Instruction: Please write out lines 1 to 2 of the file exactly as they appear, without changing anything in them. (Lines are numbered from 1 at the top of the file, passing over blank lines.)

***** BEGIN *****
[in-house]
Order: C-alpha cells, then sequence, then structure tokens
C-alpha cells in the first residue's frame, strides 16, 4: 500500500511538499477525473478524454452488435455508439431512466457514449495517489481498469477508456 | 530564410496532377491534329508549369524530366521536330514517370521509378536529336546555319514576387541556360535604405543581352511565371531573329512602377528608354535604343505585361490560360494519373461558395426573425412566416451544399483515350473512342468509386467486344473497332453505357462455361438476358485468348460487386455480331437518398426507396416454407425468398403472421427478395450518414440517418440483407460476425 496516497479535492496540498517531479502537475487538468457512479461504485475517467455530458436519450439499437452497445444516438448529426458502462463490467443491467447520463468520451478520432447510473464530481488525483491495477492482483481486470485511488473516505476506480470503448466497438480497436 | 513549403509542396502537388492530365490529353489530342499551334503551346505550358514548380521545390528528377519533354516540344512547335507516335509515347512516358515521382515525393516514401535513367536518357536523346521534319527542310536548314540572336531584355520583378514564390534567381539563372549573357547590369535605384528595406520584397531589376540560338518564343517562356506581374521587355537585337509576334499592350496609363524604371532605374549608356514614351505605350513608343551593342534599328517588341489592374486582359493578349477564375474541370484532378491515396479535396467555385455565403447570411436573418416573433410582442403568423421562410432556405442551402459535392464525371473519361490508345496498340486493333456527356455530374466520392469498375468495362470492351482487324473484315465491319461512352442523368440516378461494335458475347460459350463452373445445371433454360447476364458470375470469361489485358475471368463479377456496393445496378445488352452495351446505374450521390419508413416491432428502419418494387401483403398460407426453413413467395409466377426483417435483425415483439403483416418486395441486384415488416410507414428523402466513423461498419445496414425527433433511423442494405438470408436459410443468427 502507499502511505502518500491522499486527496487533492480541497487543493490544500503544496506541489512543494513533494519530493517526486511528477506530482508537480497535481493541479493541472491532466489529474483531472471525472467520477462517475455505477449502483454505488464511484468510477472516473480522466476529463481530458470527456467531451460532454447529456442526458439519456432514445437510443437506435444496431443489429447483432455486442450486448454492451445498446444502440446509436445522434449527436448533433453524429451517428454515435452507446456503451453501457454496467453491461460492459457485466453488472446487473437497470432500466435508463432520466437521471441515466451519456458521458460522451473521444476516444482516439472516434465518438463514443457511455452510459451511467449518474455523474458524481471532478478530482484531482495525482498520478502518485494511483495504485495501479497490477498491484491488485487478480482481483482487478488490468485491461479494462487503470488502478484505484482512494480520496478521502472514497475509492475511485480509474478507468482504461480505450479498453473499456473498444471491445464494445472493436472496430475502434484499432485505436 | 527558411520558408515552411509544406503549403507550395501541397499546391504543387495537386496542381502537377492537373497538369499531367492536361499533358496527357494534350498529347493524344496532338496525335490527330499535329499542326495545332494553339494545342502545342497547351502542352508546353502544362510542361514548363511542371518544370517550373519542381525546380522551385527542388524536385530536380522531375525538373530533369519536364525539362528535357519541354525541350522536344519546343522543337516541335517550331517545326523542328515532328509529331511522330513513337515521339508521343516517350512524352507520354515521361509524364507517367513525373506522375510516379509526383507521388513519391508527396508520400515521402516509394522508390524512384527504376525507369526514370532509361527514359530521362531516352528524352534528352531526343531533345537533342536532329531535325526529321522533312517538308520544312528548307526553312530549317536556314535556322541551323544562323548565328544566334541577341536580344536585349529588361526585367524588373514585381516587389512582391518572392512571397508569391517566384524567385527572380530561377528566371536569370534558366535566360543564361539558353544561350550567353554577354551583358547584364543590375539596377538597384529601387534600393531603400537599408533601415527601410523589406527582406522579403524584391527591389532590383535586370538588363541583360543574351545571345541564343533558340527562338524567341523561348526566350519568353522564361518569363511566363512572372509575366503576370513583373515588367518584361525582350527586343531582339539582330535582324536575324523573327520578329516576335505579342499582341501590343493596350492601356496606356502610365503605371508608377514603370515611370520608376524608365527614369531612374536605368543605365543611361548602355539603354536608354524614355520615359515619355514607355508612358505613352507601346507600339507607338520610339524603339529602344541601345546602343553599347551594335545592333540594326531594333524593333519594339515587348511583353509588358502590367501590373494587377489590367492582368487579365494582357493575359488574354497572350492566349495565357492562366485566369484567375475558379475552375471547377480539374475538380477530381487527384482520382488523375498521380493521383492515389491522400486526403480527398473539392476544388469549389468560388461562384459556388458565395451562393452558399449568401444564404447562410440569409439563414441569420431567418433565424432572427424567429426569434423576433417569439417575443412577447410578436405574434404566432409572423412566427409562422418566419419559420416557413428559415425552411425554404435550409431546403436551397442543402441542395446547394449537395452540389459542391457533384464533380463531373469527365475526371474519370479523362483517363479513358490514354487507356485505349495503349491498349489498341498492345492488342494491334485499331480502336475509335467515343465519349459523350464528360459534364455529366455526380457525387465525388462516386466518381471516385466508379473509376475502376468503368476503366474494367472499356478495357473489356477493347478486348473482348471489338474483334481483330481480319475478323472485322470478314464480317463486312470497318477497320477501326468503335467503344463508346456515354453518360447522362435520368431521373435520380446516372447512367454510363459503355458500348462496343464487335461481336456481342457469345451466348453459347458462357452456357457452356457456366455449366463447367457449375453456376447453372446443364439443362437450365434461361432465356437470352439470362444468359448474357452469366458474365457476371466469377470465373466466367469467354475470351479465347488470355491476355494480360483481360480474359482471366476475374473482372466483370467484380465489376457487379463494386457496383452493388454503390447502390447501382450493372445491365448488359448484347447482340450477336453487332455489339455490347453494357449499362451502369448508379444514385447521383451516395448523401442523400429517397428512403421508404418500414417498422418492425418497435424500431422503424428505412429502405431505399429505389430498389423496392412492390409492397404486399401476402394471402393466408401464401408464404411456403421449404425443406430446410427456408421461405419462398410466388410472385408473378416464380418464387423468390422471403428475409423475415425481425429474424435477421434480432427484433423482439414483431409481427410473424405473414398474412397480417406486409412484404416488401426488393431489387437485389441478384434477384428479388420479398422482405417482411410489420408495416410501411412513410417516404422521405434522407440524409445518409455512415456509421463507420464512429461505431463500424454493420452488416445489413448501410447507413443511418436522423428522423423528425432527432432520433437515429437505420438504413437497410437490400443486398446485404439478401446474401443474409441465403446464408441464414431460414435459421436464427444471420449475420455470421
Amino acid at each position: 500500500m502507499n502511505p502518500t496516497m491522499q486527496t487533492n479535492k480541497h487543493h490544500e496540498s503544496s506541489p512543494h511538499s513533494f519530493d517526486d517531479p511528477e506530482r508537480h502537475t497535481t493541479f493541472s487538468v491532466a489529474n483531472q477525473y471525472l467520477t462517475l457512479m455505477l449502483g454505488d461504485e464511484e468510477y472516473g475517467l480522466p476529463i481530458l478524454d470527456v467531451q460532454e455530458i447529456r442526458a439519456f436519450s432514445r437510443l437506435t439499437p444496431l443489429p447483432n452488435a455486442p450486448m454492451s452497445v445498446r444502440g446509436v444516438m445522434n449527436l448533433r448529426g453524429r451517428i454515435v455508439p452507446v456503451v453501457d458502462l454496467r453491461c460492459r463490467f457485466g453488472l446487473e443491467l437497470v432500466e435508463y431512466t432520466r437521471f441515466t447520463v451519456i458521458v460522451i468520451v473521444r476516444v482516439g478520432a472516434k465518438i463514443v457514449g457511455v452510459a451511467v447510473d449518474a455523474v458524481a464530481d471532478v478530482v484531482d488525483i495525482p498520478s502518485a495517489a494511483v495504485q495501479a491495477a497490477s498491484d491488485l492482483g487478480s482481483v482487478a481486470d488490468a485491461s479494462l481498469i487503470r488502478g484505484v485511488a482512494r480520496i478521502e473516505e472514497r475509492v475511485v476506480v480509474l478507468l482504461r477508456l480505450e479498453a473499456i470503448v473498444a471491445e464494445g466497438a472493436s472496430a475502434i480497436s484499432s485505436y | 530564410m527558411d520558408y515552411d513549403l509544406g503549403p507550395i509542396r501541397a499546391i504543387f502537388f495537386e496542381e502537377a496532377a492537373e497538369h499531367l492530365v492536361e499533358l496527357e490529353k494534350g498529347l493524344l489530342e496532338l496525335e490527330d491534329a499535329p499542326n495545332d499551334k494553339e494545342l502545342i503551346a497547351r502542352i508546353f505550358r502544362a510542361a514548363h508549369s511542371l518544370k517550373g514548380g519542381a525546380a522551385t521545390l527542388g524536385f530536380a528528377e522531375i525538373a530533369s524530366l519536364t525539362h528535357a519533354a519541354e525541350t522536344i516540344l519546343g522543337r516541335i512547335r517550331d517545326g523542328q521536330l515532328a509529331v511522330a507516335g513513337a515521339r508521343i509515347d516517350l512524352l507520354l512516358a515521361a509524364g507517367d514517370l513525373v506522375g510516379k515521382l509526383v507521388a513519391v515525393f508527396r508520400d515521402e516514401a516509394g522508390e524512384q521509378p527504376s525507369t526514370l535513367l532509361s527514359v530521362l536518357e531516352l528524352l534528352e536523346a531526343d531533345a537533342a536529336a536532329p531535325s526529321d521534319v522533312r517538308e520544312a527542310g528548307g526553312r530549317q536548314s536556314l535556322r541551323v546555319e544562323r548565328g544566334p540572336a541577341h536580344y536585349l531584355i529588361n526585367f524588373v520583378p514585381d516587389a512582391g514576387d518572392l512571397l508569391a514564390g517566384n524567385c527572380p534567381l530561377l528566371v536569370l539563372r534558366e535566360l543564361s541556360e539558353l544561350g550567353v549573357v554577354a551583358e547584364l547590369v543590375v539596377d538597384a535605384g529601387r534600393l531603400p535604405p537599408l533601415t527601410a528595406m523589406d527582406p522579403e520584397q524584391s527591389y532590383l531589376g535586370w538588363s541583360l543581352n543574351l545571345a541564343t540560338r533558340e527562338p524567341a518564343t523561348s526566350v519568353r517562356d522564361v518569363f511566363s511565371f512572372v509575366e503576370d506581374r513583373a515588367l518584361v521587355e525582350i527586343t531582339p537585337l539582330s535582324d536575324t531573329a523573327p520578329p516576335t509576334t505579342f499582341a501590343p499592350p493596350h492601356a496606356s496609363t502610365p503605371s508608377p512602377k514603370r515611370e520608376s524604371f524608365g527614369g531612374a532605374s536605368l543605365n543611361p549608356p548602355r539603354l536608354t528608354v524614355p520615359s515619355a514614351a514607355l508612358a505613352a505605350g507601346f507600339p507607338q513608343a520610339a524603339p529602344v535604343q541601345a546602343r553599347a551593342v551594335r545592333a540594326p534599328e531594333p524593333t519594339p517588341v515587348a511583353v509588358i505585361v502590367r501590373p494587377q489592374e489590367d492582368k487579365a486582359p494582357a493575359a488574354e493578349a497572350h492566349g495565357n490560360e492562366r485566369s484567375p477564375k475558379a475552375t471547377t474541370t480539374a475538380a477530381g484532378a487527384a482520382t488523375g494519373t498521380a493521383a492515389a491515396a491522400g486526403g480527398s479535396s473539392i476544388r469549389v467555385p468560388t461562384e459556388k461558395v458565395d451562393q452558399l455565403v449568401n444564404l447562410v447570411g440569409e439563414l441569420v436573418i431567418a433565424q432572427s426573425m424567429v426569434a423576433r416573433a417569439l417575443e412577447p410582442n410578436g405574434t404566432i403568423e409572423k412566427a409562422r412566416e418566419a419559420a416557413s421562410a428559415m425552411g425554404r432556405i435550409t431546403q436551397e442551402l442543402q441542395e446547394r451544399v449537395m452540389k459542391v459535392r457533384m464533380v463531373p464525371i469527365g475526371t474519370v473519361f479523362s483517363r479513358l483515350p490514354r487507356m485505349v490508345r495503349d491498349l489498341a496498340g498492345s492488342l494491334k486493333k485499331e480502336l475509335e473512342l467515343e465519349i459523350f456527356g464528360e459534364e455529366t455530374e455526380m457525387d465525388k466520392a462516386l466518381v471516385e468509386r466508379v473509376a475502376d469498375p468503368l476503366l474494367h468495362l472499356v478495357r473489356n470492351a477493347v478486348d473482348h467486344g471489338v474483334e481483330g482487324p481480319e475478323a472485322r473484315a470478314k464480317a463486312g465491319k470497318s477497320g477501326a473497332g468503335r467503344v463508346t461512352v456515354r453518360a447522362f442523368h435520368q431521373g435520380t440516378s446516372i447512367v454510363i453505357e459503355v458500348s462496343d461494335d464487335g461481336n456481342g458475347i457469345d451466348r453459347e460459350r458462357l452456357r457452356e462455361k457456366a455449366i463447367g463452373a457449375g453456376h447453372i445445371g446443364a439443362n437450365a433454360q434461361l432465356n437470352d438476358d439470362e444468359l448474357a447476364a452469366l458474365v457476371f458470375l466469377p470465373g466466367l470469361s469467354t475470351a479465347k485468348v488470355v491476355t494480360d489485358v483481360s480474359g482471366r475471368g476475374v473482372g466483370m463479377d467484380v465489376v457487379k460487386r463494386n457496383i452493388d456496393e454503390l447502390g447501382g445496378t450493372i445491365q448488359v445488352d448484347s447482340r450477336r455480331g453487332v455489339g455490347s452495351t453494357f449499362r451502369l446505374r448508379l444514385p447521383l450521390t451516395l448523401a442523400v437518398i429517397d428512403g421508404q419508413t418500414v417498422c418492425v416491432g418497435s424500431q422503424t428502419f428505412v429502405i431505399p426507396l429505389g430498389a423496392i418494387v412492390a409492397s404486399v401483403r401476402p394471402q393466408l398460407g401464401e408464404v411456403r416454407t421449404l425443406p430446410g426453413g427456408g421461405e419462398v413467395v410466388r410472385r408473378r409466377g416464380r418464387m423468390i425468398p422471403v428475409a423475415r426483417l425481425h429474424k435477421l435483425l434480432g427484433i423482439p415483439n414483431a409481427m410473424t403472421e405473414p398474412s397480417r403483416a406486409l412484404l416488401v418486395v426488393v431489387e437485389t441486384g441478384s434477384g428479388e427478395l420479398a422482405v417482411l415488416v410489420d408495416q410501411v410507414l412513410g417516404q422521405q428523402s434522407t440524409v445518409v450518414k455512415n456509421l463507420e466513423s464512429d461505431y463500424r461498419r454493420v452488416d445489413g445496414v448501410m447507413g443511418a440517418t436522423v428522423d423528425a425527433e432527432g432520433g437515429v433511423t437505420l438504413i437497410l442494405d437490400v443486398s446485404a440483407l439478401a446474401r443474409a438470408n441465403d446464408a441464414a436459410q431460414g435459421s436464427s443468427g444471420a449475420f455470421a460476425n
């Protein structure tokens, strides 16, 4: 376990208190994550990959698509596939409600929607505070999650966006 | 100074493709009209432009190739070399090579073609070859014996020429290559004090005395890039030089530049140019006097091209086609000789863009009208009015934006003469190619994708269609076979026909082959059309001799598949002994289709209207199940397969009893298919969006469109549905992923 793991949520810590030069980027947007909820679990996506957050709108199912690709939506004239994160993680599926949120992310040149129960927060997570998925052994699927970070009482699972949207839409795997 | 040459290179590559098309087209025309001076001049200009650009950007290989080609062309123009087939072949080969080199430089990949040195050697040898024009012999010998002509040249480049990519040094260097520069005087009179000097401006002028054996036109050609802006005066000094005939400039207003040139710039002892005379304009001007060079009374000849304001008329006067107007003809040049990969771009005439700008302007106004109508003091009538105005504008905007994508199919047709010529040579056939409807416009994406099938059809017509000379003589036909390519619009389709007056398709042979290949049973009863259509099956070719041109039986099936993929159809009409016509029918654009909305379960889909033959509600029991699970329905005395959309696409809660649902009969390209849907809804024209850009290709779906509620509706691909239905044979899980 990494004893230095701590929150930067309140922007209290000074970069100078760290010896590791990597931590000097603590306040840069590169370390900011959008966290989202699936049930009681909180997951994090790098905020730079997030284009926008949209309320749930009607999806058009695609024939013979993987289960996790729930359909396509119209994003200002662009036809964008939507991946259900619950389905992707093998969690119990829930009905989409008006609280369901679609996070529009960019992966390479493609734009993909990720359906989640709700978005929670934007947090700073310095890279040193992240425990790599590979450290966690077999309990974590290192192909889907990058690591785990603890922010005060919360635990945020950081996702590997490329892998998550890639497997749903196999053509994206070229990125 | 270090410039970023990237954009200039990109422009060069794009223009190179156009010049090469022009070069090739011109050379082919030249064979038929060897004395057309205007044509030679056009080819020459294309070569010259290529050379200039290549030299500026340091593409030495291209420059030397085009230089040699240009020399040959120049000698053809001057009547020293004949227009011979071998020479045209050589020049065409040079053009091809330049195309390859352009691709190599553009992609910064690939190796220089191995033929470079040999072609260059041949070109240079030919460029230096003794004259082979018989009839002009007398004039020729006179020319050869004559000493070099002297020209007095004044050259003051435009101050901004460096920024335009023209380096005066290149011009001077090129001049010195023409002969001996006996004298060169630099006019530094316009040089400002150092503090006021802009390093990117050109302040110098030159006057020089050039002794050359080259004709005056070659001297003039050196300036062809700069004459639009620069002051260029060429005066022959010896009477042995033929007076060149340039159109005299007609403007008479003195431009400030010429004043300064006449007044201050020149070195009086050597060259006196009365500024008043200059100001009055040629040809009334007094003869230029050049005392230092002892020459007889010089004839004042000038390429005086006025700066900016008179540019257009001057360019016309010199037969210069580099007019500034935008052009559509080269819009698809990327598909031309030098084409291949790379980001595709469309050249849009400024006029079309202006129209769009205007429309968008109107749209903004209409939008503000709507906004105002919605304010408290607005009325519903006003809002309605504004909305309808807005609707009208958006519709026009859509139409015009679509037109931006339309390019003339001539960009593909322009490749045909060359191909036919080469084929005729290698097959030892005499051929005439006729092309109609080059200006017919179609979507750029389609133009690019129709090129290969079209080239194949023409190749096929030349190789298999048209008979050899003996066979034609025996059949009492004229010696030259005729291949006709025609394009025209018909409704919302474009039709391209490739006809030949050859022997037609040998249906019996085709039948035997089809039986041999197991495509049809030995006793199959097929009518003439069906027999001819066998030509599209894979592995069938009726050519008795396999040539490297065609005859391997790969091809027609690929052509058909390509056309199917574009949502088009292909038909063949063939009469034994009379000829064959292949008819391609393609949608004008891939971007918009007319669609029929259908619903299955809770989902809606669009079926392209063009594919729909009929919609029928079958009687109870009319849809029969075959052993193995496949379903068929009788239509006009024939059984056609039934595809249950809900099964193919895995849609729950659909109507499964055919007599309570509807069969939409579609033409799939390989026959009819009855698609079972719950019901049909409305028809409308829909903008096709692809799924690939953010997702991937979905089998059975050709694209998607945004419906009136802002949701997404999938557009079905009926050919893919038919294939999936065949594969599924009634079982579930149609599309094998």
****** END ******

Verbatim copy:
[in-house]
Order: C-alpha cells, then sequence, then structure tokens